Macquarie suggests an improvement in steel margins is likely to be the main driver of a recovery in iron ore prices. Margins have swung higher, to US$33/t for hot rolled coil and US$54/t for rebar. The broker expects improved margins will enable mills to look at increasing inventory. Falling coking (metallurgical) coal prices have also aided the margin improvement.
Citi, after a visit to several industries in India, assesses the country's supply of iron ore and coal is likely to be disappointing in the next 2-3 years and it will become more reliant on the seaborne market.
Demand conditions, however, have clearly deteriorated and weakness is evident across consumption and the industrial and construction sectors. While some build up in inventory could cushion India's supply disruption in iron ore, net imports are likely to rise if global prices come down significantly.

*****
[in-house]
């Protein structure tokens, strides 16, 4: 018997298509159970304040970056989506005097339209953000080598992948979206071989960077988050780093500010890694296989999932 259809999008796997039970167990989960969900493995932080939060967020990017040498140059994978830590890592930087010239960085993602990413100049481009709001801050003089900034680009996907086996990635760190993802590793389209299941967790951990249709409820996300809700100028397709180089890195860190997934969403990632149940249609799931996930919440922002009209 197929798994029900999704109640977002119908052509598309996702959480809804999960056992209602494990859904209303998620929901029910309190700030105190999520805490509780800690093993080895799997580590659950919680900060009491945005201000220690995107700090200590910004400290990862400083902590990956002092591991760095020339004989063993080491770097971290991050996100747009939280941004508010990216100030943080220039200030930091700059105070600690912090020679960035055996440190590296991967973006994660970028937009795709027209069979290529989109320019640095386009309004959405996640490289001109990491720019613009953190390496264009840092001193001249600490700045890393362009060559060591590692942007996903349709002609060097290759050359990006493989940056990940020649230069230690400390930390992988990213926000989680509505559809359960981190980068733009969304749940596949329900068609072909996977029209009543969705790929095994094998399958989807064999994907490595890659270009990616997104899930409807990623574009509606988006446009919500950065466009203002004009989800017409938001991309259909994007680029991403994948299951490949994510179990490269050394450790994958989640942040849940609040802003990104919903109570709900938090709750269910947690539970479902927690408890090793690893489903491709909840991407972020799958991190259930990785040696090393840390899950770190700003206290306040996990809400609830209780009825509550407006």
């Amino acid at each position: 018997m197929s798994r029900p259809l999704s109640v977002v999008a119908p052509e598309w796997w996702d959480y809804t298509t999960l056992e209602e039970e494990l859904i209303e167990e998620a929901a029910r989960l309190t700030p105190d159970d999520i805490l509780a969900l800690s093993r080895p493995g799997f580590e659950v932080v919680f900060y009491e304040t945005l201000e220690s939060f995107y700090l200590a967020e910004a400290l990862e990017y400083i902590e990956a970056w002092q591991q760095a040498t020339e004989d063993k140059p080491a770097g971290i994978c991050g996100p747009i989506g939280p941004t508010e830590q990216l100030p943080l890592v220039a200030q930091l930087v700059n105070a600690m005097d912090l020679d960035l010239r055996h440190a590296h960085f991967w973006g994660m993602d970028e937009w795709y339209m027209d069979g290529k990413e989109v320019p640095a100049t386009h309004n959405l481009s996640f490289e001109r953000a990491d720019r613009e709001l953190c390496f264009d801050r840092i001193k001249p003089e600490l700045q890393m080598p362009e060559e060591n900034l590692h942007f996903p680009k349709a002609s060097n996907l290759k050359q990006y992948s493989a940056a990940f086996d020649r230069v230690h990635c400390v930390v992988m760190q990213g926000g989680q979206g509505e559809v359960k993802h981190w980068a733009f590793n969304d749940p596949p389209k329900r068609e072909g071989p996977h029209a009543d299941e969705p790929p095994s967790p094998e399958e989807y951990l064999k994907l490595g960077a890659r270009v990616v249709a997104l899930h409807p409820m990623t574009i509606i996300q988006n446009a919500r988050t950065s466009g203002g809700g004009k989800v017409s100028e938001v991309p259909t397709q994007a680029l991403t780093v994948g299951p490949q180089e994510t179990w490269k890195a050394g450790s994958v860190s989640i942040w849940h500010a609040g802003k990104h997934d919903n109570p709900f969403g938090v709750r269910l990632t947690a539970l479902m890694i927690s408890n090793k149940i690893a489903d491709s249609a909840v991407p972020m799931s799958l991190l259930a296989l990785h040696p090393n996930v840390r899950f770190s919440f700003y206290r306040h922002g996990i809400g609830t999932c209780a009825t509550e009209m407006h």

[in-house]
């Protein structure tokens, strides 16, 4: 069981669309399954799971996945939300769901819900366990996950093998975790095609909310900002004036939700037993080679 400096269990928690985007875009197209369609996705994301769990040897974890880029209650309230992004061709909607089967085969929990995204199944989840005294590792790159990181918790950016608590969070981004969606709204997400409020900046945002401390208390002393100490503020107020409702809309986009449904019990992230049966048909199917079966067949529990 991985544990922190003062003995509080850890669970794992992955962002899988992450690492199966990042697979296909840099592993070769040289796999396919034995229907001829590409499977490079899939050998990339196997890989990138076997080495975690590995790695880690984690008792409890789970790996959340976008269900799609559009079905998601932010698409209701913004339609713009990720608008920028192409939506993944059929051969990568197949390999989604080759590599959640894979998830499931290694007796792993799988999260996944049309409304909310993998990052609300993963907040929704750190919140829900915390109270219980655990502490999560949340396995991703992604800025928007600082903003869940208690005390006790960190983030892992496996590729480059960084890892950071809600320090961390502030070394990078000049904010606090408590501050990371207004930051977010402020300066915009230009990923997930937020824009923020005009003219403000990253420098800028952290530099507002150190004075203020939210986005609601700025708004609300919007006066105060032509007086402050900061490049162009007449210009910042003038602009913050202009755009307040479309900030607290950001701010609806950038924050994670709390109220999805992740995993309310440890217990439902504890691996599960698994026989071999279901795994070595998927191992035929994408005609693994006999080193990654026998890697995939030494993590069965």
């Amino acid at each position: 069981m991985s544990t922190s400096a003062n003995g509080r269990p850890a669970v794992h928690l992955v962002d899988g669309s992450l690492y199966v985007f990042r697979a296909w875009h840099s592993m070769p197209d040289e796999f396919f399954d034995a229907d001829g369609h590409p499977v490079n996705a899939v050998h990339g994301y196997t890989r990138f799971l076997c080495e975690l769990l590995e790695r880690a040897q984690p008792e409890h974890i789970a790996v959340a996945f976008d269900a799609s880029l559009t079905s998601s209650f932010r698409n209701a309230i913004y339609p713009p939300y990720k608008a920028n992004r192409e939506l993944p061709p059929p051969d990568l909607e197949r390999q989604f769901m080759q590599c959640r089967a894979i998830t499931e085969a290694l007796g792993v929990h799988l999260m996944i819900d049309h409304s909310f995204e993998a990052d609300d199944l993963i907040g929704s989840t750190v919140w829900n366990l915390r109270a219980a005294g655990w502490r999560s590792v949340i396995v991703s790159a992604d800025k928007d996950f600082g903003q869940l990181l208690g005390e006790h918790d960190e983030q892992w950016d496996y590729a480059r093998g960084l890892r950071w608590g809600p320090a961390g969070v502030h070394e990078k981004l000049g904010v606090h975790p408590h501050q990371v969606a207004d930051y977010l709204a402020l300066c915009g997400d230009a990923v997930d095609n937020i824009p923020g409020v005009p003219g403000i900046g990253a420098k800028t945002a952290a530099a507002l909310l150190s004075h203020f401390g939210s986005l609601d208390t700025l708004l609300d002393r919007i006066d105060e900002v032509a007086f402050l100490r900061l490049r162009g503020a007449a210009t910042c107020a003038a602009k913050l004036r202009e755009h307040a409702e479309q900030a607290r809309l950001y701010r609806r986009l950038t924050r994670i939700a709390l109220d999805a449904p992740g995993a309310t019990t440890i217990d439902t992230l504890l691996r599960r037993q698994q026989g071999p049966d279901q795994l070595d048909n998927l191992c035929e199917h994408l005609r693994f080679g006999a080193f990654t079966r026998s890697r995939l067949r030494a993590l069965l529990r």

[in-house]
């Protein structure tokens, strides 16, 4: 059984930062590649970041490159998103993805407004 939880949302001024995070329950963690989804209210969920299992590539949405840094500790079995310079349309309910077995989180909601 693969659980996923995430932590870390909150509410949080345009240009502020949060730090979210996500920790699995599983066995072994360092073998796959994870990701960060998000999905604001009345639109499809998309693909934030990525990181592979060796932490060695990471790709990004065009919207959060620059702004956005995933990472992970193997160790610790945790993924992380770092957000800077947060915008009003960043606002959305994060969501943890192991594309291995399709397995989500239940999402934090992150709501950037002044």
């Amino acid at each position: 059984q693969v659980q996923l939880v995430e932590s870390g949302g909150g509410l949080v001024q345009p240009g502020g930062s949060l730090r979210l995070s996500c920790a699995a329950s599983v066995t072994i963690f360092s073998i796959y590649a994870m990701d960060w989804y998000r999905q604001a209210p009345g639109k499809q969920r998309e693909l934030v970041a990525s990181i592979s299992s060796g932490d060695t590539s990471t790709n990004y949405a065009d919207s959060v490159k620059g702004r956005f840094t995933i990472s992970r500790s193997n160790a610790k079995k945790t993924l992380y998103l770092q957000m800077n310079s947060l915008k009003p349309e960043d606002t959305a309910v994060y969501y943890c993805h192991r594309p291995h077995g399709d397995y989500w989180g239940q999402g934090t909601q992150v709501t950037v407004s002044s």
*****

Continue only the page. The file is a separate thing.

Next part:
Citi points out it may be more economic for Indian industry to buy seaborne iron ore rather than pay the full cost of iron ore including the premium to the government. The penalties for not producing at a mine, the broker assesses, are not punitive and, for some mines, cessation of production is a realistic option.
India imports over 200m tonnes of coal and Citi foresees this volume continuing in the medium term. Demand for coking coal should continue to grow in line with Indian steel production growth of 6-7% per annum. India has no more hard coking coal resources and is dependent on imports for most of its requirements.